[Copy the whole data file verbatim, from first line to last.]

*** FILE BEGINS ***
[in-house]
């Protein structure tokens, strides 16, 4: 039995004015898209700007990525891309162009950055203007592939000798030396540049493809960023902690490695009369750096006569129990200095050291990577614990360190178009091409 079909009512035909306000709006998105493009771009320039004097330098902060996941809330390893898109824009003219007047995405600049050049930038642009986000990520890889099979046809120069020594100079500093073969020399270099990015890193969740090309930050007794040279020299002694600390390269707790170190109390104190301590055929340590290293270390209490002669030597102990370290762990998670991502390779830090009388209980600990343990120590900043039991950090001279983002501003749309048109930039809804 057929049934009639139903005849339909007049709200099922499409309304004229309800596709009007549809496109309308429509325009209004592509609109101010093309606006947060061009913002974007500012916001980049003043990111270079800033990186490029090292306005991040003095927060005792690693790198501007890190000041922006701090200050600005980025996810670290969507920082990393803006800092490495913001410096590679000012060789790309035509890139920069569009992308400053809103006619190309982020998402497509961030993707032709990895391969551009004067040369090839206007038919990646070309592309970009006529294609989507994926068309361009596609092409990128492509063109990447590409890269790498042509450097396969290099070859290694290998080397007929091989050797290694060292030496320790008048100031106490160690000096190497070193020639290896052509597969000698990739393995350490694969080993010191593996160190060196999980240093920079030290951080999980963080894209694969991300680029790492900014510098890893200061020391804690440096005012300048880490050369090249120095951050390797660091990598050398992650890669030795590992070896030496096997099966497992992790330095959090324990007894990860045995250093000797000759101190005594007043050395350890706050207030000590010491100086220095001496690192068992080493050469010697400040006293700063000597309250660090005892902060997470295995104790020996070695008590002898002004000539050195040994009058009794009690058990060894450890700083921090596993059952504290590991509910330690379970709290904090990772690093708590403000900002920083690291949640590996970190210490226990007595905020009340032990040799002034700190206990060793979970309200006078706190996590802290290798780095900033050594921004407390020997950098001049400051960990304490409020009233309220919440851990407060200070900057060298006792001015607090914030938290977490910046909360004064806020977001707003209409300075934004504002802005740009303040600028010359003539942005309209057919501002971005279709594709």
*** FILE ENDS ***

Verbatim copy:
[in-house]
């Protein structure tokens, strides 16, 4: 039995004015898209700007990525891309162009950055203007592939000798030396540049493809960023902690490695009369750096006569129990200095050291990577614990360190178009091409 079909009512035909306000709006998105493009771009320039004097330098902060996941809330390893898109824009003219007047995405600049050049930038642009986000990520890889099979046809120069020594100079500093073969020399270099990015890193969740090309930050007794040279020299002694600390390269707790170190109390104190301590055929340590290293270390209490002669030597102990370290762990998670991502390779830090009388209980600990343990120590900043039991950090001279983002501003749309048109930039809804 057929049934009639139903005849339909007049709200099922499409309304004229309800596709009007549809496109309308429509325009209004592509609109101010093309606006947060061009913002974007500012916001980049003043990111270079800033990186490029090292306005991040003095927060005792690693790198501007890190000041922006701090200050600005980025996810670290969507920082990393803006800092490495913001410096590679000012060789790309035509890139920069569009992308400053809103006619190309982020998402497509961030993707032709990895391969551009004067040369090839206007038919990646070309592309970009006529294609989507994926068309361009596609092409990128492509063109990447590409890269790498042509450097396969290099070859290694290998080397007929091989050797290694060292030496320790008048100031106490160690000096190497070193020639290896052509597969000698990739393995350490694969080993010191593996160190060196999980240093920079030290951080999980963080894209694969991300680029790492900014510098890893200061020391804690440096005012300048880490050369090249120095951050390797660091990598050398992650890669030795590992070896030496096997099966497992992790330095959090324990007894990860045995250093000797000759101190005594007043050395350890706050207030000590010491100086220095001496690192068992080493050469010697400040006293700063000597309250660090005892902060997470295995104790020996070695008590002898002004000539050195040994009058009794009690058990060894450890700083921090596993059952504290590991509910330690379970709290904090990772690093708590403000900002920083690291949640590996970190210490226990007595905020009340032990040799002034700190206990060793979970309200006078706190996590802290290798780095900033050594921004407390020997950098001049400051960990304490409020009233309220919440851990407060200070900057060298006792001015607090914030938290977490910046909360004064806020977001707003209409300075934004504002802005740009303040600028010359003539942005309209057919501002971005279709594709």